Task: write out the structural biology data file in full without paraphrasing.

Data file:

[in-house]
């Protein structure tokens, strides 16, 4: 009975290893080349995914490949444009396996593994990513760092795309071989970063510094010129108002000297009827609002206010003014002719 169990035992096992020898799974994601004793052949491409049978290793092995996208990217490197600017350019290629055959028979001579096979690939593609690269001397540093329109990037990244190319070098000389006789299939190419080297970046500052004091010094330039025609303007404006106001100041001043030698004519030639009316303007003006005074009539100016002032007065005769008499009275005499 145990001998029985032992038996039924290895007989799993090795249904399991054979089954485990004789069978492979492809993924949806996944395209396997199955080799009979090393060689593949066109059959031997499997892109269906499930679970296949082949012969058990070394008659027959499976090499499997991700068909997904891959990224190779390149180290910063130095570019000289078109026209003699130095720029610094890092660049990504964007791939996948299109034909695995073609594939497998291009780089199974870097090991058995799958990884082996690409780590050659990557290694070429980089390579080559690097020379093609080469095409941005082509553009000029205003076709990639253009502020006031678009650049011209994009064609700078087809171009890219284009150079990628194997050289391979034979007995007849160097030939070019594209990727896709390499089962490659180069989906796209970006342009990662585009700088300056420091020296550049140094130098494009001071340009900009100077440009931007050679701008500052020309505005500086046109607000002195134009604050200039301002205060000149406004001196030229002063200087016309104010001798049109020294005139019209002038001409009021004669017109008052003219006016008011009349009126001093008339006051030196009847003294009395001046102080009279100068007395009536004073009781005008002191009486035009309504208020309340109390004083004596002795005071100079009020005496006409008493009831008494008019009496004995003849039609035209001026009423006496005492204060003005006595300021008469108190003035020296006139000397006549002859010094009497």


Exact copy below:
[in-house]
């Protein structure tokens, strides 16, 4: 009975290893080349995914490949444009396996593994990513760092795309071989970063510094010129108002000297009827609002206010003014002719 169990035992096992020898799974994601004793052949491409049978290793092995996208990217490197600017350019290629055959028979001579096979690939593609690269001397540093329109990037990244190319070098000389006789299939190419080297970046500052004091010094330039025609303007404006106001100041001043030698004519030639009316303007003006005074009539100016002032007065005769008499009275005499 145990001998029985032992038996039924290895007989799993090795249904399991054979089954485990004789069978492979492809993924949806996944395209396997199955080799009979090393060689593949066109059959031997499997892109269906499930679970296949082949012969058990070394008659027959499976090499499997991700068909997904891959990224190779390149180290910063130095570019000289078109026209003699130095720029610094890092660049990504964007791939996948299109034909695995073609594939497998291009780089199974870097090991058995799958990884082996690409780590050659990557290694070429980089390579080559690097020379093609080469095409941005082509553009000029205003076709990639253009502020006031678009650049011209994009064609700078087809171009890219284009150079990628194997050289391979034979007995007849160097030939070019594209990727896709390499089962490659180069989906796209970006342009990662585009700088300056420091020296550049140094130098494009001071340009900009100077440009931007050679701008500052020309505005500086046109607000002195134009604050200039301002205060000149406004001196030229002063200087016309104010001798049109020294005139019209002038001409009021004669017109008052003219006016008011009349009126001093008339006051030196009847003294009395001046102080009279100068007395009536004073009781005008002191009486035009309504208020309340109390004083004596002795005071100079009020005496006409008493009831008494008019009496004995003849039609035209001026009423006496005492204060003005006595300021008469108190003035020296006139000397006549002859010094009497």